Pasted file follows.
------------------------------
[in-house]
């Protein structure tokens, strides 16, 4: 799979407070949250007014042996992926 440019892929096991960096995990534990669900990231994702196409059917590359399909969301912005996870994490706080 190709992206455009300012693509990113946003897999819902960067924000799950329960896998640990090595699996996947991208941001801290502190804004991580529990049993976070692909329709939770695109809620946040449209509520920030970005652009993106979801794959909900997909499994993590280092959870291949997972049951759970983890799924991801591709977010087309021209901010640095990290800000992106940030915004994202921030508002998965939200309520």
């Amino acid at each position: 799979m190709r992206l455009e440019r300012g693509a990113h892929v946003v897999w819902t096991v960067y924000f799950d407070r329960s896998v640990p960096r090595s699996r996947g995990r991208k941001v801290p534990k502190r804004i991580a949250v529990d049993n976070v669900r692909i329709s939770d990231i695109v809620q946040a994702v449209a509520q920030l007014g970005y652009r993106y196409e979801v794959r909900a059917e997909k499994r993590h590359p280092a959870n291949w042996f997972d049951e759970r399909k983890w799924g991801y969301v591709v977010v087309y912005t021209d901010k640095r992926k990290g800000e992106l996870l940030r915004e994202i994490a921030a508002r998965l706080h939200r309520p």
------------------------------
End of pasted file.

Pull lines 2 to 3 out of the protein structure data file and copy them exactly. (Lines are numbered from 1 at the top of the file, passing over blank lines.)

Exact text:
């Protein structure tokens, strides 16, 4: 799979407070949250007014042996992926 440019892929096991960096995990534990669900990231994702196409059917590359399909969301912005996870994490706080 190709992206455009300012693509990113946003897999819902960067924000799950329960896998640990090595699996996947991208941001801290502190804004991580529990049993976070692909329709939770695109809620946040449209509520920030970005652009993106979801794959909900997909499994993590280092959870291949997972049951759970983890799924991801591709977010087309021209901010640095990290800000992106940030915004994202921030508002998965939200309520």
């Amino acid at each position: 799979m190709r992206l455009e440019r300012g693509a990113h892929v946003v897999w819902t096991v960067y924000f799950d407070r329960s896998v640990p960096r090595s699996r996947g995990r991208k941001v801290p534990k502190r804004i991580a949250v529990d049993n976070v669900r692909i329709s939770d990231i695109v809620q946040a994702v449209a509520q920030l007014g970005y652009r993106y196409e979801v794959r909900a059917e997909k499994r993590h590359p280092a959870n291949w042996f997972d049951e759970r399909k983890w799924g991801y969301v591709v977010v087309y912005t021209d901010k640095r992926k990290g800000e992106l996870l940030r915004e994202i994490a921030a508002r998965l706080h939200r309520p």